Maybe Clouston can provide the good housecleaning the Senators need in his first NHL job, but it's a long shot. A better bet last summer might have been the one man seemingly capable of shoveling these Augean Stables -- John Tortorella -- but, according to sources, the former coach of the 2004 Cup champion Lightning never received an interview. Now, the abrasive Tortorella can be a pebble in the shoe of his players, which might have made for a stylistic mismatch, but Murray should have at least heard some of his ideas before anointing Hartsburg.

Would Ottawa have taken to an American as a coach? If he won, guaranteed.

For a team that has been an annual playoff participant for more than a decade, the coaching switch probably comes too late. Unless Murray can change the culture of the team -- or Melnyk identifies a GM he thinks can do it -- the foundering Senators will continue to fade.
... and The Hockey News' Ken Campbell's Campbell's Cuts blog:
Pretty tough to argue with that logic when it comes to the Ottawa Senators firing Craig Hartsburg just 48 games into his tenure in Canada’s capital. If there were a coaches’ union, you can bet it would be processing the paperwork right now for a grievance against the Senators for firing their coach without just cause.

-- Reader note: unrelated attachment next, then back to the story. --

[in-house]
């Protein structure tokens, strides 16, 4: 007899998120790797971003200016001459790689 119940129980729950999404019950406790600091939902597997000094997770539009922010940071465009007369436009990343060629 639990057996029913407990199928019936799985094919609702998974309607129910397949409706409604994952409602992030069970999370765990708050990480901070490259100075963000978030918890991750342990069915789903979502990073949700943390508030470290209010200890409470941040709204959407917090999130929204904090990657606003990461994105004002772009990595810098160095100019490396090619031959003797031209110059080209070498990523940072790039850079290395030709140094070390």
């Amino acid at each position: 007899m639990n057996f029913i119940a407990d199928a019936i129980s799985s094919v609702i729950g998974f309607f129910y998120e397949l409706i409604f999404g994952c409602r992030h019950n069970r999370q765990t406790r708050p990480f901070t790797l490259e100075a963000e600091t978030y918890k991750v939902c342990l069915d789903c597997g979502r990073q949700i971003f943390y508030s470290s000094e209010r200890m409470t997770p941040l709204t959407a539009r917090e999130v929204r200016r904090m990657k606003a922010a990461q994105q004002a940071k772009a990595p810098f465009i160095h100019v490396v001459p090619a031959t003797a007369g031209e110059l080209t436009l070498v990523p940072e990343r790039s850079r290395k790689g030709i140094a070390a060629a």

What the Senators did today is what drives coaches bonkers and it should. But what it will also do is drive any prime coaching candidates away from Ottawa if they have a choice between the Senators and almost any other organization in the league.

Is there anyone out there who believes that any of the stink from this mess in Ottawa should be sticking to Hartsburg at the moment? Hartsburg is a quality coach who has succeeded at every level of hockey and it’s amazing that over the course of 48 games, he somehow worked in a way that merited him being fired.
... and me, personally? Thank you for asking.

Bryan Murray, once again, made the wrong choice when deciding who should coach this team. That much is clear. And he's made some highly suspect personnel decisions, obviously, with the albatross-contracts to Jason Spezza, Dany Heatley, Mike Fisher, and even Chris Kelly. Can he fix it? Shit, I hope so, or else this rebuilding will be pretty damned long. Should he be given the chance to fix his own mistakes? I certainly think so, but many people have different opinions of that--and their opinions are certainly valid.

And, with regards to the Cory Clouston hiring: I say we give the guy at least one game, maybe a few, to prove just what he can do in the NHL. The Sens are pretty much a write-off this season, anyway, so let's give it some time.